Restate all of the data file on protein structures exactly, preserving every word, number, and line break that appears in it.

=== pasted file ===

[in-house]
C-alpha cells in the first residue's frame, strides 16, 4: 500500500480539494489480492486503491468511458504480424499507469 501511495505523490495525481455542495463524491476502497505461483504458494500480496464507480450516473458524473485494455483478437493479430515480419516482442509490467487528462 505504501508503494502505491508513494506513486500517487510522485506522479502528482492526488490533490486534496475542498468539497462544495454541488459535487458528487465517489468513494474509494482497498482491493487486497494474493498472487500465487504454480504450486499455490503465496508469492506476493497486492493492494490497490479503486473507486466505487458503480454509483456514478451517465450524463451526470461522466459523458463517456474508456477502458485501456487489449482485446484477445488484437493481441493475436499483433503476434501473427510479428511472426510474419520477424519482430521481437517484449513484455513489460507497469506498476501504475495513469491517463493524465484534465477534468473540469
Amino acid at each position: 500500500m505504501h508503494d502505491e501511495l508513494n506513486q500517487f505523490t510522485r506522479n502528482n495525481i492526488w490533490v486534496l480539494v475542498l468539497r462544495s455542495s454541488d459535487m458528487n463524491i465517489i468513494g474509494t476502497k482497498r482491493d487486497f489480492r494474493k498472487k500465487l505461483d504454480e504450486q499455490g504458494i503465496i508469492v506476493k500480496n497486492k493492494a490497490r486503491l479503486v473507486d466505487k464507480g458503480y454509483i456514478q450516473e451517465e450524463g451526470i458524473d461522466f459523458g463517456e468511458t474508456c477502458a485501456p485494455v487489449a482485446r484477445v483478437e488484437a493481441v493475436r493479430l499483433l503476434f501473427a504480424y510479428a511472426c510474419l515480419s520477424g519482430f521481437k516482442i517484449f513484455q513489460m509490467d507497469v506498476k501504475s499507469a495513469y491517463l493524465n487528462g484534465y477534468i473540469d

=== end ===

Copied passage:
[in-house]
C-alpha cells in the first residue's frame, strides 16, 4: 500500500480539494489480492486503491468511458504480424499507469 501511495505523490495525481455542495463524491476502497505461483504458494500480496464507480450516473458524473485494455483478437493479430515480419516482442509490467487528462 505504501508503494502505491508513494506513486500517487510522485506522479502528482492526488490533490486534496475542498468539497462544495454541488459535487458528487465517489468513494474509494482497498482491493487486497494474493498472487500465487504454480504450486499455490503465496508469492506476493497486492493492494490497490479503486473507486466505487458503480454509483456514478451517465450524463451526470461522466459523458463517456474508456477502458485501456487489449482485446484477445488484437493481441493475436499483433503476434501473427510479428511472426510474419520477424519482430521481437517484449513484455513489460507497469506498476501504475495513469491517463493524465484534465477534468473540469
Amino acid at each position: 500500500m505504501h508503494d502505491e501511495l508513494n506513486q500517487f505523490t510522485r506522479n502528482n495525481i492526488w490533490v486534496l480539494v475542498l468539497r462544495s455542495s454541488d459535487m458528487n463524491i465517489i468513494g474509494t476502497k482497498r482491493d487486497f489480492r494474493k498472487k500465487l505461483d504454480e504450486q499455490g504458494i503465496i508469492v506476493k500480496n497486492k493492494a490497490r486503491l479503486v473507486d466505487k464507480g458503480y454509483i456514478q450516473e451517465e450524463g451526470i458524473d461522466f459523458g463517456e468511458t474508456c477502458a485501456p485494455v487489449a482485446r484477445v483478437e488484437a493481441v493475436r493479430l499483433l503476434f501473427a504480424y510479428a511472426c510474419l515480419s520477424g519482430f521481437k516482442i517484449f513484455q513489460m509490467d507497469v506498476k501504475s499507469a495513469y491517463l493524465n487528462g484534465y477534468i473540469d